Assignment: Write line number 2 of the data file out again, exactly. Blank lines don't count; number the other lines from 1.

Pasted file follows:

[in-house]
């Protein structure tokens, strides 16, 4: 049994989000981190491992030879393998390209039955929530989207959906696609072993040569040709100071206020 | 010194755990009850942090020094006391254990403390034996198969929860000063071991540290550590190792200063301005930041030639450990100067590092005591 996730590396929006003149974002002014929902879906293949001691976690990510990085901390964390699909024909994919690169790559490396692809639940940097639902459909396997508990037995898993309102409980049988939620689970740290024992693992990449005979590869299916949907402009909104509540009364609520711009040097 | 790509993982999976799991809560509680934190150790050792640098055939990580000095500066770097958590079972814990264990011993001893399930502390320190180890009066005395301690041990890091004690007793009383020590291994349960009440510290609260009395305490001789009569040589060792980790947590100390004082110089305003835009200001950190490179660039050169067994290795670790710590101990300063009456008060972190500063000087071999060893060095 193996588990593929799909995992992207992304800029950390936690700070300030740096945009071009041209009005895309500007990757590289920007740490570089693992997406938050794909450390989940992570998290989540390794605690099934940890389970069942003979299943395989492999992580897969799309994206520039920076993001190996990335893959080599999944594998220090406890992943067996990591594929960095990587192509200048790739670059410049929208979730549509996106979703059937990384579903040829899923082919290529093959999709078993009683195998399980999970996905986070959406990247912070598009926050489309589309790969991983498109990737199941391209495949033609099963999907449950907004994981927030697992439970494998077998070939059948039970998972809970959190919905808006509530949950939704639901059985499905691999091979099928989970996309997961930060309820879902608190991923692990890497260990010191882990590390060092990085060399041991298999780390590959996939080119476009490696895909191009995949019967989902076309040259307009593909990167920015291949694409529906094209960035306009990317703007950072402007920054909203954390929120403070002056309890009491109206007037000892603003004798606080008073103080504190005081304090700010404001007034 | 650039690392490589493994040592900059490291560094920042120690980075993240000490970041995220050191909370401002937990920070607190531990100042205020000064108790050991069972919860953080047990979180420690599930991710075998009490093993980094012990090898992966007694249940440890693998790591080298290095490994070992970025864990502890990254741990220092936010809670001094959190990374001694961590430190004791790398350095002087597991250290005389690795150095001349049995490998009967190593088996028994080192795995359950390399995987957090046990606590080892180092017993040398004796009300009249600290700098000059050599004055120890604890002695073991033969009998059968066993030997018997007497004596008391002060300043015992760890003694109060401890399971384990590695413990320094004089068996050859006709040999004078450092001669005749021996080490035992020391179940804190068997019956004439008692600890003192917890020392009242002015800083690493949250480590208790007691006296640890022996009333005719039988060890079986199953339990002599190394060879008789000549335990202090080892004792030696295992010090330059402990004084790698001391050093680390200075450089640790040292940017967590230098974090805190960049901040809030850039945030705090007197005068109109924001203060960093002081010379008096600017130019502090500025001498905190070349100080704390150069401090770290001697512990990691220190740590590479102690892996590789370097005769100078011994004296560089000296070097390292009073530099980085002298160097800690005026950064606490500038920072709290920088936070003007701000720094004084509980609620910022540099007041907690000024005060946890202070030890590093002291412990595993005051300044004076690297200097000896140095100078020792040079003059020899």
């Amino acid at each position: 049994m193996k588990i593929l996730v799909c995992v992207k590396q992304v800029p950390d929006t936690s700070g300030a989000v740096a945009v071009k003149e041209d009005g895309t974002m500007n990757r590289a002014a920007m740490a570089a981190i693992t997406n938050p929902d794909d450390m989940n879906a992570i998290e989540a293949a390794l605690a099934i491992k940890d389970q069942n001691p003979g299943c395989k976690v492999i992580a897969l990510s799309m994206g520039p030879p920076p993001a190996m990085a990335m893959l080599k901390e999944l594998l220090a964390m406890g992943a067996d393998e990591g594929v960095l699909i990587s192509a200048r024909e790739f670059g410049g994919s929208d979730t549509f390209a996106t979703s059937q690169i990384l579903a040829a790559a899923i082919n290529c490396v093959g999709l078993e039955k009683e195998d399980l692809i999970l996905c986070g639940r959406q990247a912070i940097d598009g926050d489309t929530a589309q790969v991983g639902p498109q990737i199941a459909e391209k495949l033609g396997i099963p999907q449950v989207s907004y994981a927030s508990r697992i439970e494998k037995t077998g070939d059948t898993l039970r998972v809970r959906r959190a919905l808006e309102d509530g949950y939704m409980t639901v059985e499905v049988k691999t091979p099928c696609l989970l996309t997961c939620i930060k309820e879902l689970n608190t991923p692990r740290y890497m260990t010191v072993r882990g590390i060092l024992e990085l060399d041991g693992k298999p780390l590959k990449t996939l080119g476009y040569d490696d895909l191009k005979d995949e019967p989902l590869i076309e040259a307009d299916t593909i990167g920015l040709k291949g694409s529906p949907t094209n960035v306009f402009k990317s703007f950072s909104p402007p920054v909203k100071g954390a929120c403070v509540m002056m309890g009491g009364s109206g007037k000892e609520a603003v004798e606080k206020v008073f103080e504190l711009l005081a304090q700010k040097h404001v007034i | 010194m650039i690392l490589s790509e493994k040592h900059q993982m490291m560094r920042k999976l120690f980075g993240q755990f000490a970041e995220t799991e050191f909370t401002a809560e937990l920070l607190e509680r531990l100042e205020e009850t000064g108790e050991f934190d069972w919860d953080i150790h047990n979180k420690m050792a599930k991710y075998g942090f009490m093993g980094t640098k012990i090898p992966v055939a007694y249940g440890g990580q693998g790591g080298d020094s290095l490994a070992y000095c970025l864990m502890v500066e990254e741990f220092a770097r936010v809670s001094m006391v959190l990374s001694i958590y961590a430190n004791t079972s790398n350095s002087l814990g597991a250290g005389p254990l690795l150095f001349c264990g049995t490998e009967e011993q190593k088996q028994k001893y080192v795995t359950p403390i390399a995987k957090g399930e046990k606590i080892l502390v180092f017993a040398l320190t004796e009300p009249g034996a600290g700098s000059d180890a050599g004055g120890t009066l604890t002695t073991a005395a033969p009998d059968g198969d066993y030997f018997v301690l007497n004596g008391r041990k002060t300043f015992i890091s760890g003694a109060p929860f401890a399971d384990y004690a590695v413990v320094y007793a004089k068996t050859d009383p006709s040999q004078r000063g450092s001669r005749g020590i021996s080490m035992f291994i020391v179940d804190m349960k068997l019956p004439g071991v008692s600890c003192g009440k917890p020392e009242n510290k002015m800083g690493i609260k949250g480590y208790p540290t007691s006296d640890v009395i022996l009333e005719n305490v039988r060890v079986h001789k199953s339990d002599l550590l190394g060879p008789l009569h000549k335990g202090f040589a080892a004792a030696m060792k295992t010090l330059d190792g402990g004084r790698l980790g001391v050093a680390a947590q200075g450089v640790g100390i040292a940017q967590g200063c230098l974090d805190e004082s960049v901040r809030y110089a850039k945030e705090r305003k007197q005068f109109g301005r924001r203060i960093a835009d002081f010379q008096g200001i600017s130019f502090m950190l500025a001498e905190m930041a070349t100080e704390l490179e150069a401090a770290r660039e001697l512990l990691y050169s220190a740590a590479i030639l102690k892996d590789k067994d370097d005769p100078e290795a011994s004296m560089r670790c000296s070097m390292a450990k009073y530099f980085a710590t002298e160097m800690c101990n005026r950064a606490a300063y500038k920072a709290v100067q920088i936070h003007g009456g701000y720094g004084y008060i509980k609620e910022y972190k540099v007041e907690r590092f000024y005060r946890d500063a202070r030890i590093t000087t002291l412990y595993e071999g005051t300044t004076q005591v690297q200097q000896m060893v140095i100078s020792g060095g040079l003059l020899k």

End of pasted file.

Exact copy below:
């Protein structure tokens, strides 16, 4: 049994989000981190491992030879393998390209039955929530989207959906696609072993040569040709100071206020 | 010194755990009850942090020094006391254990403390034996198969929860000063071991540290550590190792200063301005930041030639450990100067590092005591 996730590396929006003149974002002014929902879906293949001691976690990510990085901390964390699909024909994919690169790559490396692809639940940097639902459909396997508990037995898993309102409980049988939620689970740290024992693992990449005979590869299916949907402009909104509540009364609520711009040097 | 790509993982999976799991809560509680934190150790050792640098055939990580000095500066770097958590079972814990264990011993001893399930502390320190180890009066005395301690041990890091004690007793009383020590291994349960009440510290609260009395305490001789009569040589060792980790947590100390004082110089305003835009200001950190490179660039050169067994290795670790710590101990300063009456008060972190500063000087071999060893060095 193996588990593929799909995992992207992304800029950390936690700070300030740096945009071009041209009005895309500007990757590289920007740490570089693992997406938050794909450390989940992570998290989540390794605690099934940890389970069942003979299943395989492999992580897969799309994206520039920076993001190996990335893959080599999944594998220090406890992943067996990591594929960095990587192509200048790739670059410049929208979730549509996106979703059937990384579903040829899923082919290529093959999709078993009683195998399980999970996905986070959406990247912070598009926050489309589309790969991983498109990737199941391209495949033609099963999907449950907004994981927030697992439970494998077998070939059948039970998972809970959190919905808006509530949950939704639901059985499905691999091979099928989970996309997961930060309820879902608190991923692990890497260990010191882990590390060092990085060399041991298999780390590959996939080119476009490696895909191009995949019967989902076309040259307009593909990167920015291949694409529906094209960035306009990317703007950072402007920054909203954390929120403070002056309890009491109206007037000892603003004798606080008073103080504190005081304090700010404001007034 | 650039690392490589493994040592900059490291560094920042120690980075993240000490970041995220050191909370401002937990920070607190531990100042205020000064108790050991069972919860953080047990979180420690599930991710075998009490093993980094012990090898992966007694249940440890693998790591080298290095490994070992970025864990502890990254741990220092936010809670001094959190990374001694961590430190004791790398350095002087597991250290005389690795150095001349049995490998009967190593088996028994080192795995359950390399995987957090046990606590080892180092017993040398004796009300009249600290700098000059050599004055120890604890002695073991033969009998059968066993030997018997007497004596008391002060300043015992760890003694109060401890399971384990590695413990320094004089068996050859006709040999004078450092001669005749021996080490035992020391179940804190068997019956004439008692600890003192917890020392009242002015800083690493949250480590208790007691006296640890022996009333005719039988060890079986199953339990002599190394060879008789000549335990202090080892004792030696295992010090330059402990004084790698001391050093680390200075450089640790040292940017967590230098974090805190960049901040809030850039945030705090007197005068109109924001203060960093002081010379008096600017130019502090500025001498905190070349100080704390150069401090770290001697512990990691220190740590590479102690892996590789370097005769100078011994004296560089000296070097390292009073530099980085002298160097800690005026950064606490500038920072709290920088936070003007701000720094004084509980609620910022540099007041907690000024005060946890202070030890590093002291412990595993005051300044004076690297200097000896140095100078020792040079003059020899």